Personalized or vanity license plates are a popular way for drivers to show their support for an alma mater, the military, sports teams, national parks, social causes, and even Jimmy Buffett. Some NCRA members are proudly showing off their certifications on their license plates. In honor of Celebrate Certification Month, JCR Weekly shares some of our favorites.
Amy Doman, RMR, CRR
I received my RPR and Texas CSR back in the early 1990s. Then I moved to Indiana, where there is no state certification offered. But, thankfully, the firm that hired me values certifications. Reporters with certifications usually get the more challenging jobs which usually means more money in our pockets.
A couple of years ago, I joined a practice group where we commit to practicing 15 minutes a day for 100 days. We post our practice daily in a private group on social media. I’ve met students, RPRs, RMRs, RDRs, and NCRA Speed and Realtime Contest winners. All of them, even the cream of the crop, are still practicing at least 15 minutes a day. Everyone in the group is eager to share trade secrets for being a better stenographer. So I set a goal to pass the RMR in May 2020. In March I passed the Literary and Jury Charge, and then the pandemic hit. For all the cons of COVID, one plus was loads of time to practice and meet my goal.
When it came time to renew my license plates, I wanted to promote the profession and toot my horn a bit. My license plate says “RMR CRR.” My next goal is to earn my RDR in October so that I can upgrade to “RDR CRR” next spring.
I love being a stenographer. What makes it an exciting and fun career for me is that we can always write better, cleaner, faster, and be more efficient with our software. Certifications are symbols to our peers that our desire to be a great court reporter didn’t end when we finished school or earned the mandatory certification in our state to work. We are constantly striving to be better. Many folks are doing those things without pursuing NCRA certifications and are stars of the profession as well! But as other methods of producing a record are creeping into our arena, educating our clients has become a great tool to explain the difference. And being certified sets us apart. When clients ask what “RMR” stands for, I tell them it means I’m certified at 95 percent accuracy if you speak at 260 wpm for five minutes, but then I’m going to need you to take a breath.
When I was choosing what to do with my life just before high school graduation, my dad gave me great advice: All we are really selling is our time, the most valuable asset we have. The more efficient I am in all aspects of my job, the more my “hourly rate” goes up. He also told me to make sure my bag of skills is full before my bag of luck runs out. So I’m still working on that bag of skills, and I’m happy to report that I’ve still got some luck left.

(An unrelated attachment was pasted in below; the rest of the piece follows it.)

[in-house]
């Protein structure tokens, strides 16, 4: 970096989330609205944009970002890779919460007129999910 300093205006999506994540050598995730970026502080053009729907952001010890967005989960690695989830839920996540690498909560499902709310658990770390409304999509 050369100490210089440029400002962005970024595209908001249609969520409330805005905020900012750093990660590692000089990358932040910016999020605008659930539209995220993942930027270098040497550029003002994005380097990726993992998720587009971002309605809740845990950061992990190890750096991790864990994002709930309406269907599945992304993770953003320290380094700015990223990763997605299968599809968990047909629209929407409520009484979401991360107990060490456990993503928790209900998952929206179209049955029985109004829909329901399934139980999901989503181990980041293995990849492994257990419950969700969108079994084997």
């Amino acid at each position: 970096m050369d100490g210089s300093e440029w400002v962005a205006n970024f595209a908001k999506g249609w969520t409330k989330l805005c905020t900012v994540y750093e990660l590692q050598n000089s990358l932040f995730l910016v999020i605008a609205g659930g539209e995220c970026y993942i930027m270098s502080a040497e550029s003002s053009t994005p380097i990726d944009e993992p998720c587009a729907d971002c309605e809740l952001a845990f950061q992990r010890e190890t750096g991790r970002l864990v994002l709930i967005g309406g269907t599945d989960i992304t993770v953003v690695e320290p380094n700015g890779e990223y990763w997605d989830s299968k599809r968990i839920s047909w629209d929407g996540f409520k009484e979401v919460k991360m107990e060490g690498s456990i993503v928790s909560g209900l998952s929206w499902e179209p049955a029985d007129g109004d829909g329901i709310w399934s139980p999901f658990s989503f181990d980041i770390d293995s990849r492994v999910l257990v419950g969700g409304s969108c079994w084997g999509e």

Kimberly Falgiani, RDR, CRR, CRC
My license plate is RDR CRC. I used to have RMR CRC and quickly updated to RDR CRC when I passed the RDR. I got the idea for the plate because my husband had a vanity plate on his Alpha, and I went work-related with my initials. My colleague, Denise Munguia, RDR, CRR, CRC, has RMR CSR (that she needs to update for her RDR!) on her plate. We are in the same state (Ohio).
I promote to my clients, through NCRA literature, to use certified steno writers to ensure high-quality work. Certifications do truly represent competency and a commitment to our profession.
Karyn Chalem, RPR
FUNETX. It means “phonetics.” I used that as my license plate in both Arizona and Alaska and use it as my email to this day. After I got out of court reporting school in 1987, my mom and I were trying to think of some fun plate that would be court reporting related. My mom, being the brilliant, artsy lady that she is, came up with it; and it’s been in my life ever since! Once again, thanks, Mom!
Diane Pessagno, RDR, CRI
My license plate is KORTCSR, which translates to Court CSR. In California, we can have up to seven characters on our license plate. I initially wanted KRTRPTR or CRTRPTR, but those were both taken. KORTCSR was a perfect fit! A colleague has the license plate VERB8UM which translates to Verbatim. I’m very proud of my state and national certifications. I’m an RMR and a CRI. I was motivated by NCRA’s Celebrate Certification Month to take the RDR, and I passed! Even though I have a state certification for realtime, I’m signing up to take the CRR in July.
My license plate is NINA CSR, which is for Certified Shorthand Reporter (my Illinois designation). My email and website have always been NinaCSR so I thought it was very fitting to use it for the license plate. I drive a little red sports car, and one time at a deposition I handed opposing counsel my card, and he said, “So you’re the court reporter driving around town with the little red car.” I guess my license plate was providing advertising too without me knowing it! One time I was driving to a job and pulled up next to fellow reporter Carla Letellier, RPR, whose license plate reads “STENO.” I later jokingly posted on her Facebook page that NINA CSR and STENO had been racing to our depositions although I let her win when I had to pull onto the highway.